There is lots of opposition to the vaccines….and now we learn that a ‘booster’ will probably be ready by this Fall……but why a ‘booster’?
A good question since all the info available is confusing us mere mortals and making the dialog even more mind numbing….
What exactly is a booster shot? According to Emily Landon, associate professor at UChicago Medicine, “Boosters are offered to people who got the full course of a vaccine and developed a good response initially, but it waned over time” (via UChicago News). A third round of COVID-19 vaccine shots has been approved by the Food and Drug Administration (FDA) specifically for those who are immunocompromised. Booster shots, on the other hand, pertain to the general public.
Both the Pfizer and Moderna vaccines are categorized by the Centers for Disease Control and Prevention (CDC) as mRNA COVID-19 vaccines. They function by prompting the body’s natural immunity response in our cells to create and fight off a specific protein known to cause COVID-19.
When it comes to the upcoming booster shots, representatives from both Pfizer and Moderna explain that they have more than one type of booster shot in development (via WUSA9). Some being developed are the same as the initial two doses administered, while others are different and contain variations that cater specifically to the emerging virus variants.
In her Q&A series, Emily Landon goes on to stress the importance of sticking with the same vaccine manufacturer from which individuals received their first two doses (via UChicago News). Therefore, it’s advised that individuals not mix their original Pfizer or Moderna vaccine with a different brand of the booster shot, if possible. Once official approval is obtained from the CDC and FDA for general population usage, individuals should schedule their booster shot eight months out from the date of their original second dose.
This for those that are still resistant to getting a vaccine…..
It can feel like the battle lines have been drawn: on one side, those who have been vaccinated, and on the other, those who haven’t.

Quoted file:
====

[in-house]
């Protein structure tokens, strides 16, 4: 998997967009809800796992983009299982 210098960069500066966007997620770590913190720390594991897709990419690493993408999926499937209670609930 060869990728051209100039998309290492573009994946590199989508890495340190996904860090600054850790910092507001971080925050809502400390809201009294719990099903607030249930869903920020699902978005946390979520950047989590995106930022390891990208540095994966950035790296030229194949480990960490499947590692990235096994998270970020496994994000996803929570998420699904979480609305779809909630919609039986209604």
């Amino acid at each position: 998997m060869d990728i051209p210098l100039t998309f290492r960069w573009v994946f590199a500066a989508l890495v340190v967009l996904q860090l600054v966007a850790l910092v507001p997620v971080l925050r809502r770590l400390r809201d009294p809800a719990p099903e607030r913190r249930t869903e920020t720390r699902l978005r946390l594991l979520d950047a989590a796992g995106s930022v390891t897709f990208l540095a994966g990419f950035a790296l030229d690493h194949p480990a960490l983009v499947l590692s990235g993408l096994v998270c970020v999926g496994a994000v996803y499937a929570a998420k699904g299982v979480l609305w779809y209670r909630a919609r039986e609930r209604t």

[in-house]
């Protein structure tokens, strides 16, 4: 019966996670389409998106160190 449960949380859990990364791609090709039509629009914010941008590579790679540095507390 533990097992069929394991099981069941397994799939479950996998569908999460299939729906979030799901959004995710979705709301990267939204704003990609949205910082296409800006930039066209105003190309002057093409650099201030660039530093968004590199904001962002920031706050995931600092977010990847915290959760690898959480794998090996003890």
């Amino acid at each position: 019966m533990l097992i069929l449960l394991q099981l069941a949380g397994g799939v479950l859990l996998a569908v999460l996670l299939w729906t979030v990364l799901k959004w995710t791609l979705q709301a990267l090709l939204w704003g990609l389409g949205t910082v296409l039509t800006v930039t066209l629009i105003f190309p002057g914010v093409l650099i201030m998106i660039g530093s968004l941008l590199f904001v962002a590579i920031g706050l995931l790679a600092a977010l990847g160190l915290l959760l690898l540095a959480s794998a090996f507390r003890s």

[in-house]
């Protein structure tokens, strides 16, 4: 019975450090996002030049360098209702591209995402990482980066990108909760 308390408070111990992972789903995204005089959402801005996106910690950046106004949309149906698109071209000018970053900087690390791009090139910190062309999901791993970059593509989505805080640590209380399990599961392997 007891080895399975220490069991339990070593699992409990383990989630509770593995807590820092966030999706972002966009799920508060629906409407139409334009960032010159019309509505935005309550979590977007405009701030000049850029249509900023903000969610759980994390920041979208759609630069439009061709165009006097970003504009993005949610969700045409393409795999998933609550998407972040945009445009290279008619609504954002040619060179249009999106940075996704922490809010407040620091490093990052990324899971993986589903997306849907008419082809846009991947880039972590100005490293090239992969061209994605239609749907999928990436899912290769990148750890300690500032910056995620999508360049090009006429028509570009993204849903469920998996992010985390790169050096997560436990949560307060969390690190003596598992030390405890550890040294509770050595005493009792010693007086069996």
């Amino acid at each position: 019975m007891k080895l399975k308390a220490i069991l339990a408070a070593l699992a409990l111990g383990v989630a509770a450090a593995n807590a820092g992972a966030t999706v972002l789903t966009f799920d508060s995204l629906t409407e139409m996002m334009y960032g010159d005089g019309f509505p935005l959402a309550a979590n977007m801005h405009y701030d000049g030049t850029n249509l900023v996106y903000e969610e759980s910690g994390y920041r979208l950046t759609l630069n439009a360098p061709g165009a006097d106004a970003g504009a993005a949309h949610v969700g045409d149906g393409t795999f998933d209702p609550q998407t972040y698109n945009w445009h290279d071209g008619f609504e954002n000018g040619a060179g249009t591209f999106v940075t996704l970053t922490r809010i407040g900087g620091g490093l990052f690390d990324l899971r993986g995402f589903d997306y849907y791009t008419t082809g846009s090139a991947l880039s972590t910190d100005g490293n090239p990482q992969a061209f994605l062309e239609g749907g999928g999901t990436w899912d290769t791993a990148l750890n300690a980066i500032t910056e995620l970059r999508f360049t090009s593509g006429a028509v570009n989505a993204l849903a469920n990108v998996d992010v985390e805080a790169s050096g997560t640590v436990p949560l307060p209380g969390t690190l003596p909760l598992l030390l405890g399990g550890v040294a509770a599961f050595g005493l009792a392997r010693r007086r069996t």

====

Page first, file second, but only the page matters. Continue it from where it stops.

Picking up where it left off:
But things are never that black and white. Even among those who have been vaccinated, many people still have concerns and questions about the vaccine. And among those who haven’t, their reasons for not getting the jab vary from concerns over potential side effects, to a fear of needles, to simply not being able to take time off work. The roughly 30 percent of eligible Americans who have yet to be vaccinated are not all anti-vaccine conspiracy theorists, and treating them as such could make them even less likely to get the shot.
We’ve collected some of the most common concerns with vaccination mentioned by people who are vaccine hesitant, and we’ve provided evidence-based responses to each one. If you or someone you know share any of these concerns, click through to see what information is out there to help you make this important decision.
Help keep you self and your family safe in these times……
Get all the info then make your decision….
FYI–We all have heard about the Delta Variant…..and now yet another is poppinbg up….
Another coronavirus variant has been detected, say researchers who caution against becoming too concerned but suspect it’s better at getting around immunity protection than delta. The researchers spotted the C.1.2 variant in May in South Africa, Reuters reports, and published their work this month. It has not been peer-reviewed, but the findings have been forwarded to the World Health Organization. The variant has reached most of the country’s provinces as well as England, China, the Democratic Republic of the Congo, Mauritius, New Zealand, Portugal, and Switzerland. It’s related to the C.1 variant that hit South Africa earlier in the year, per the Hill.
In C.1.2, scientists see “concerning constellations of mutations,” calling it “highly mutated beyond C.1 and all other” variants of concern. The researchers said the new variant is 44 to 59 mutations removed from the original Wuhan Hu-1 virus. WHO lists it, and three other variants, as being “of concern.” Researchers can’t answer many questions about C.1.2 yet. But they say it shares many mutations with other variants linked to greater transmissibility and reduced susceptibility to neutralizing antibodies—though the mutations aren’t mixed the same way. One of the study’s authors said such mutations can be expected as a pandemic progresses. “This virus is still exploring ways to potentially get better at infecting us,” he said.
For God sake (if you believe in God) make your decisions based on facts and not the word of some babbling pastor or an overweight, over paid talk show host.
I Read, I Write, You Know
“lego ergo scribo”